The longest running coastal shark research survey along the East Coast has completed its 2015 field work, capturing and tagging the most sharks in the survey’s 29-year history.
Lisa Natanson, a scientist with the National Oceanic and Atmosphere Administration’s (NOAA) Northeast Fisheries Science Center and leader of the coastal shark survey, told South Carolina Radio Network that more than 2,800 sharks were tagged.
“Sandbar sharks were all along the coast, while most of the dusky sharks were off North Carolina,” Natanson said. “We captured a bull shark for the first time since 2001, and recaptured 10 sharks previously tagged by our program and two sharks tagged by the Virginia Institute of Marine Science.”
The survey was conducted aboard the 100-foot charter fishing vessel Eagle Eye II from Port Royal, South Carolina, from April 4 to May 22. The survey range was from just south of Ft. Pierce, Florida to North Carolina. Poor weather and time prevented sampling further north, the agency said.
The surveys are conducted in the 5-40 fathom (30 to 240 feet) depth zone with most sampling between 11-20 fathoms (66 to 120 feet deep) and use commercial Florida-style bottom long line fishing methods to standardize survey results. This method uses a long, or main, line with baited shark hooks spaced at regular intervals along the line.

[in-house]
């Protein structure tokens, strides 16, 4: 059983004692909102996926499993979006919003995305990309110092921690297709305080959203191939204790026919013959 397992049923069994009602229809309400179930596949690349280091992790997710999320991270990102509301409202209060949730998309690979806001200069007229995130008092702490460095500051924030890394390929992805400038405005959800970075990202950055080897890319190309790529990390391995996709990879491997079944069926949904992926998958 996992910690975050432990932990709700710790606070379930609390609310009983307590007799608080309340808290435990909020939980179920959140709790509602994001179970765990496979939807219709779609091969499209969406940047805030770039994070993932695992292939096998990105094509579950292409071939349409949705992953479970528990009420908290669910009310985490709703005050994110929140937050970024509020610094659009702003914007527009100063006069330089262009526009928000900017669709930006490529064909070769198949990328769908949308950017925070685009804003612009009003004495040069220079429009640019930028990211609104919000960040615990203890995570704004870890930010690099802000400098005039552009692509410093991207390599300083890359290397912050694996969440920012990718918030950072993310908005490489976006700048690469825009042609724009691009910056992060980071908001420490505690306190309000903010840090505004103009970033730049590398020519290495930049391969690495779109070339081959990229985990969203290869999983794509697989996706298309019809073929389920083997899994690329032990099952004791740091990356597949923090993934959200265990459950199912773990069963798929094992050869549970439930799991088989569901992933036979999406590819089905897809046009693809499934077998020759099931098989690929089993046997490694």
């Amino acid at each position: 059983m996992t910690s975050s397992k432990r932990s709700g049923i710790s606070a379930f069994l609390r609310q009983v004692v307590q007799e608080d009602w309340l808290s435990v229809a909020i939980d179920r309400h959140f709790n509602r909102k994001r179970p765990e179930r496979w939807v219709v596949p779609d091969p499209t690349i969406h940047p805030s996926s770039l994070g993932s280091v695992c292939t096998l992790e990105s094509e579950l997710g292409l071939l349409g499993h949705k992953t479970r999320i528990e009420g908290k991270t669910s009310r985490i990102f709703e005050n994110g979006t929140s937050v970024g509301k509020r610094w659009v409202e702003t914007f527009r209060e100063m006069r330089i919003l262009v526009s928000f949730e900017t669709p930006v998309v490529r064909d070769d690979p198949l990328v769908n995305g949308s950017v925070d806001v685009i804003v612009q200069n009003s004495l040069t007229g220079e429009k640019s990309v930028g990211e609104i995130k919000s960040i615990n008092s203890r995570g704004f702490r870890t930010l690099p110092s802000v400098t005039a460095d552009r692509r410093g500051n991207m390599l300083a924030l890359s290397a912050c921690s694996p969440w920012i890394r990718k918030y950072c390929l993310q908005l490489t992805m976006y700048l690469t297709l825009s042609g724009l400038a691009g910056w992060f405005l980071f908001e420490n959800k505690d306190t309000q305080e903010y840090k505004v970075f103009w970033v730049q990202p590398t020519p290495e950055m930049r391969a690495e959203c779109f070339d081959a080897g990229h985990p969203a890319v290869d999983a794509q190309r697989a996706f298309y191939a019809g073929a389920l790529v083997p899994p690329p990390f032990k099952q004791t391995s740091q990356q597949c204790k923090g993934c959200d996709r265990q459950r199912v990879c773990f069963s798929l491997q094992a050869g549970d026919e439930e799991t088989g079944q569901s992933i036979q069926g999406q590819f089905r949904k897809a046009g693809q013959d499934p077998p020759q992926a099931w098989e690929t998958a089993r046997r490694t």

“All the survey data are provided to NOAA Fisheries managers to monitor the health and abundance of shark populations in the Atlantic,” Natanson said. “We’ve seen an increase in the number of sharks in every survey since 2001; that reflects management efforts to conserve the populations of various shark species.”
NOAA Fisheries is the federal agency charged with managing commercial and recreational shark fisheries in U.S. waters, including the Caribbean Sea and the Gulf of Mexico. The United States shark management began in 1993; currently 42 species are managed.